The legislative history to the 1977 amendments to 42 U.S.C. § 5304 sheds additional light on the range of interests Congress intended to protect:
The committee bill adds a requirement that an application for block grant funds describe a program to improve conditions for low- and moderate-income persons residing or expected to reside in the community and foster neighborhood development to induce higher income individuals to remain in or return to the community.
The committee believes that while it clearly intends that communities focus their strategies toward assisting low- and moderate-income persons, it is also appropriate for communities to take into account the need for maintaining urban viability by encouraging higher income persons to remain in or return to the community, particularly the older, central cities. It is recognized that middle- and upper-income persons are essential for urban viability, and a community's strategy must take into account the housing trends of these groups when providing for low- and moderate-income persons in order for the strategy to be a comprehensive one.
H. Rep. No. 95-236, 95th Cong., 1st Sess. 11, reprinted in  U.S. Code Cong. & Ad. News 2884, 2894.*fn10 See Keating & Gates, Who Should Benefit from the Community Development Block Grant Program ? 10 Urb. Law. 701, 709 (1978). We believe that persons residing in the target area have standing to assert their interest in maintaining an economically balanced neighborhood. Accord, Shannon v. HUD, 387 F. Supp. 5, 7 (E.D. Pa. 1974).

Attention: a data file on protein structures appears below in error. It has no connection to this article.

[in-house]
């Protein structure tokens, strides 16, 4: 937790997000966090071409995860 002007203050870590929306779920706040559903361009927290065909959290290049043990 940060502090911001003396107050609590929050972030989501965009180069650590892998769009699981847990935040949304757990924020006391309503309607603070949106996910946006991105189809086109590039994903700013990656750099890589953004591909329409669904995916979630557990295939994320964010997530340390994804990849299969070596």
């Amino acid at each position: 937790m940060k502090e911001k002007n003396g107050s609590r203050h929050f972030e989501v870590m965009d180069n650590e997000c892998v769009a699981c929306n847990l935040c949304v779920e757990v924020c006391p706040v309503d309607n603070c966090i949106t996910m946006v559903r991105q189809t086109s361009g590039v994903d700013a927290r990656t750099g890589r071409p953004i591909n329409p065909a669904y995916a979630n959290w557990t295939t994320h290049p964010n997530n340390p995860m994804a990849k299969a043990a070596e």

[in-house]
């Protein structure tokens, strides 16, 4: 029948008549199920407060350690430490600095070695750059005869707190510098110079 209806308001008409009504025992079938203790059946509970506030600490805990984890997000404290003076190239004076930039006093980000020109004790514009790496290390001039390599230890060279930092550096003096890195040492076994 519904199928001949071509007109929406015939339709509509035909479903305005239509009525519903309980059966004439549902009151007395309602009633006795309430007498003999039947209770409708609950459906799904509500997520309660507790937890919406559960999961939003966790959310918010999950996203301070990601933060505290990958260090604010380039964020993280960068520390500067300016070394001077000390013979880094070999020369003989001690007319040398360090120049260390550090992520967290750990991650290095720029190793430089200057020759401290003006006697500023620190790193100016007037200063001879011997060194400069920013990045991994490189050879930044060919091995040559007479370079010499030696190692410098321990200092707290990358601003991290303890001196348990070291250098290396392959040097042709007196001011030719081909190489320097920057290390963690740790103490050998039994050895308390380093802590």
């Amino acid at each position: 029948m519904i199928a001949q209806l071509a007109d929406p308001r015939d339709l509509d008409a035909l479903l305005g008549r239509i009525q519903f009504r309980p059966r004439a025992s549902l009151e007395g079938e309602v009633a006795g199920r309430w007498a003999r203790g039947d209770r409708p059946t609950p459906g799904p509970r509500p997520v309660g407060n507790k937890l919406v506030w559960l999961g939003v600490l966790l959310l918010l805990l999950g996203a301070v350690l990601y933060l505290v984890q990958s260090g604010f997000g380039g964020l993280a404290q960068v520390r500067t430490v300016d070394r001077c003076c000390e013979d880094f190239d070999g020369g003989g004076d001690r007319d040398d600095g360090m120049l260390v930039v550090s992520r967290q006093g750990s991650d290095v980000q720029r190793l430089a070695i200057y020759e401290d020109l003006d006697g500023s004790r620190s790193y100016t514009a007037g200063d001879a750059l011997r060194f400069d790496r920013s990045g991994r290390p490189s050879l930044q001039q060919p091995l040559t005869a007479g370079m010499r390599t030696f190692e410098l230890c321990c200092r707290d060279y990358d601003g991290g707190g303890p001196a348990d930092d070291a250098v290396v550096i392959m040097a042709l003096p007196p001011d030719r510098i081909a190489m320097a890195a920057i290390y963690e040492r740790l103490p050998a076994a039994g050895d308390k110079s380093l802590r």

Although the general policies of the Act of 1974 evidence a concern for quality of life for all residents in communities targeted for housing assistance, certain site selection standards were clearly intended only for the benefit of the prospective project inhabitants. The high-rise prohibition, 42 U.S.C. § 1437f(c)(1); 24 C.F.R. § 881.202(d), falls within that category. Allapattah Community Association, Inc. v. Landrieu, 502 F. Supp. 436 (S.D. Fla. 1980). The legislative history to the original high-rise limitation, Housing and Urban Development Act of 1968, Pub. L. No. 90-448, Title II, § 207, 82 Stat. 504 (1968) (amending § 15 of the Act of 1937, 42 U.S.C. § 1415),*fn11 noted that "high-rise, elevator structures provide an undesirable environment for family living and should be developed for families with children only in those situations where site availability or cost considerations preclude the provision of housing which is more suitable for family life." H. Rep. No. 1585, 90th Cong., 2d Sess., reprinted in  U.S. Code Cong. & Ad. News 2873, 2903 (emphasis added). When the 95th Congress recodified that limitation in section 8, the concern once again focused on the inhabitants rather than the surrounding neighborhood: "We know these buildings do not work, that they hurt the people in them . . . we really must stand up for these people." 123 Cong. Rec. 14370 (remarks of Rep. Fenwick). On a related crime prevention amendment, Representative Fenwick further explained "that it has been proved that crime against inhabitants of low-rise housing is 9 per 1,000, whereas in high rises it is 20 per 1,000, more than double. It makes a difference what kind of housing we have. We subject these people in high rises to conditions that are intolerable." Id. at 14374; see also id. at 14373 (remarks of Rep. Solarz); id. at 14374 ("not only is it unfair to families who live in high rises, but we ought to be thinking about the elderly who live in high rises because it is unsafe for them also") (remarks of Rep. Oakar).